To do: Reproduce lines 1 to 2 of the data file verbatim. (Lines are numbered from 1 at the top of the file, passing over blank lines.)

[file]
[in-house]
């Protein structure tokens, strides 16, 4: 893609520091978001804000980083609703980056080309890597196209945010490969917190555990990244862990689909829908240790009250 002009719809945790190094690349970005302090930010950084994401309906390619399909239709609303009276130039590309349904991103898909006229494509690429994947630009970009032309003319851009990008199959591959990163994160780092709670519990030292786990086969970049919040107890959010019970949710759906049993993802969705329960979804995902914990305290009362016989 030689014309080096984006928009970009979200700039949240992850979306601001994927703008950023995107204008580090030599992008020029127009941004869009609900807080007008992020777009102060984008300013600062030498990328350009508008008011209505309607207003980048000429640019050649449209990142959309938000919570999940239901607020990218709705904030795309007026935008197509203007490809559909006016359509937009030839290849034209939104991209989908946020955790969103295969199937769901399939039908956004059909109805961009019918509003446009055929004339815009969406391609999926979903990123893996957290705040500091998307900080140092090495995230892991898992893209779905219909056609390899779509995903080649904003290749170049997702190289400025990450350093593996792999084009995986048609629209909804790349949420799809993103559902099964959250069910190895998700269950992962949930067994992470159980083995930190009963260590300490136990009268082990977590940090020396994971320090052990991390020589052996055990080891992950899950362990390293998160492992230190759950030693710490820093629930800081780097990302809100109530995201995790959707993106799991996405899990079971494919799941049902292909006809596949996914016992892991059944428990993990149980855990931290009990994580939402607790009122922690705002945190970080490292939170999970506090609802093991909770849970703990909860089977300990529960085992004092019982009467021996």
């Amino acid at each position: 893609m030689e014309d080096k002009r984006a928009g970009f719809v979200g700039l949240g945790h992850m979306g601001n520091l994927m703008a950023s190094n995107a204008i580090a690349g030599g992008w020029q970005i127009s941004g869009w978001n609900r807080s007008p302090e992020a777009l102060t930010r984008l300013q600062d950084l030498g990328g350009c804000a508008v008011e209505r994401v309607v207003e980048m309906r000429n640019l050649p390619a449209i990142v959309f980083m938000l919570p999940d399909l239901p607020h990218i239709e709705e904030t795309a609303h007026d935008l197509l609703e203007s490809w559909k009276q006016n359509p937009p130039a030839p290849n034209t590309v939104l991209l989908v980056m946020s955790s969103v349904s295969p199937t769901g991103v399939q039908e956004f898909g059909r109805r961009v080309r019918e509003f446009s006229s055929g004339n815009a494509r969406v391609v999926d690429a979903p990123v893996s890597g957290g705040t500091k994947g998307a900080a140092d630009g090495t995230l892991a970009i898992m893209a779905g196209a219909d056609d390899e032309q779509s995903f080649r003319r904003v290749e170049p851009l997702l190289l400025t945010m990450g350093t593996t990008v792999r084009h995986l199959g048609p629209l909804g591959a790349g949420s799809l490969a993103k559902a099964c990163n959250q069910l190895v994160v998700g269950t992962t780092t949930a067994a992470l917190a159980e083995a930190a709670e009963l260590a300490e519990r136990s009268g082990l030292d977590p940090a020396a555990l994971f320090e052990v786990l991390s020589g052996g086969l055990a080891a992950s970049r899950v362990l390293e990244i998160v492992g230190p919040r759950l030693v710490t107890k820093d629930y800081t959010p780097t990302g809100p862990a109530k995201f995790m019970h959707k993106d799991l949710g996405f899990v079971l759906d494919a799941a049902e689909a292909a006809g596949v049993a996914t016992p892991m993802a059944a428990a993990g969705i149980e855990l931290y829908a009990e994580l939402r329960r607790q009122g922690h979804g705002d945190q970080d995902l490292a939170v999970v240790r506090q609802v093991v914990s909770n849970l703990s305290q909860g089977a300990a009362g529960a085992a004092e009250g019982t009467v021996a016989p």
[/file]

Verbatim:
[in-house]
């Protein structure tokens, strides 16, 4: 893609520091978001804000980083609703980056080309890597196209945010490969917190555990990244862990689909829908240790009250 002009719809945790190094690349970005302090930010950084994401309906390619399909239709609303009276130039590309349904991103898909006229494509690429994947630009970009032309003319851009990008199959591959990163994160780092709670519990030292786990086969970049919040107890959010019970949710759906049993993802969705329960979804995902914990305290009362016989 030689014309080096984006928009970009979200700039949240992850979306601001994927703008950023995107204008580090030599992008020029127009941004869009609900807080007008992020777009102060984008300013600062030498990328350009508008008011209505309607207003980048000429640019050649449209990142959309938000919570999940239901607020990218709705904030795309007026935008197509203007490809559909006016359509937009030839290849034209939104991209989908946020955790969103295969199937769901399939039908956004059909109805961009019918509003446009055929004339815009969406391609999926979903990123893996957290705040500091998307900080140092090495995230892991898992893209779905219909056609390899779509995903080649904003290749170049997702190289400025990450350093593996792999084009995986048609629209909804790349949420799809993103559902099964959250069910190895998700269950992962949930067994992470159980083995930190009963260590300490136990009268082990977590940090020396994971320090052990991390020589052996055990080891992950899950362990390293998160492992230190759950030693710490820093629930800081780097990302809100109530995201995790959707993106799991996405899990079971494919799941049902292909006809596949996914016992892991059944428990993990149980855990931290009990994580939402607790009122922690705002945190970080490292939170999970506090609802093991909770849970703990909860089977300990529960085992004092019982009467021996």